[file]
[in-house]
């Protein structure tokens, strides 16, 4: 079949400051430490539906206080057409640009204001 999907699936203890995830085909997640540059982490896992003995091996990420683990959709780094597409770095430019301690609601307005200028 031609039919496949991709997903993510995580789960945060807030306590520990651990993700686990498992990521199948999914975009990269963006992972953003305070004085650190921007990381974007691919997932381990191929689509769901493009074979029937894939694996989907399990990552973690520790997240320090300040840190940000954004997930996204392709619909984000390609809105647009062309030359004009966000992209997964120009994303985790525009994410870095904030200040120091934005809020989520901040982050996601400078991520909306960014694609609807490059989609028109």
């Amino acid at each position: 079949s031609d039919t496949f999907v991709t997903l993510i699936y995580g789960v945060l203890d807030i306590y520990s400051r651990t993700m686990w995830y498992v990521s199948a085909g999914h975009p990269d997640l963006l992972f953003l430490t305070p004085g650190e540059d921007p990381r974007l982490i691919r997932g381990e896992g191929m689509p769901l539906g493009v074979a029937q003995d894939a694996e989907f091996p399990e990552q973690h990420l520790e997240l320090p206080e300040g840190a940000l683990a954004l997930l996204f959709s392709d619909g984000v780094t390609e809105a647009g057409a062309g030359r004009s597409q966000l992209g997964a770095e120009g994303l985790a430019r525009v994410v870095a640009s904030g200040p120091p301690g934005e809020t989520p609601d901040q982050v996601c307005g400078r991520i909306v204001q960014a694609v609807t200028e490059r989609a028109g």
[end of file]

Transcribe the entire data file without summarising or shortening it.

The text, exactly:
[in-house]
């Protein structure tokens, strides 16, 4: 079949400051430490539906206080057409640009204001 999907699936203890995830085909997640540059982490896992003995091996990420683990959709780094597409770095430019301690609601307005200028 031609039919496949991709997903993510995580789960945060807030306590520990651990993700686990498992990521199948999914975009990269963006992972953003305070004085650190921007990381974007691919997932381990191929689509769901493009074979029937894939694996989907399990990552973690520790997240320090300040840190940000954004997930996204392709619909984000390609809105647009062309030359004009966000992209997964120009994303985790525009994410870095904030200040120091934005809020989520901040982050996601400078991520909306960014694609609807490059989609028109």
């Amino acid at each position: 079949s031609d039919t496949f999907v991709t997903l993510i699936y995580g789960v945060l203890d807030i306590y520990s400051r651990t993700m686990w995830y498992v990521s199948a085909g999914h975009p990269d997640l963006l992972f953003l430490t305070p004085g650190e540059d921007p990381r974007l982490i691919r997932g381990e896992g191929m689509p769901l539906g493009v074979a029937q003995d894939a694996e989907f091996p399990e990552q973690h990420l520790e997240l320090p206080e300040g840190a940000l683990a954004l997930l996204f959709s392709d619909g984000v780094t390609e809105a647009g057409a062309g030359r004009s597409q966000l992209g997964a770095e120009g994303l985790a430019r525009v994410v870095a640009s904030g200040p120091p301690g934005e809020t989520p609601d901040q982050v996601c307005g400078r991520i909306v204001q960014a694609v609807t200028e490059r989609a028109g």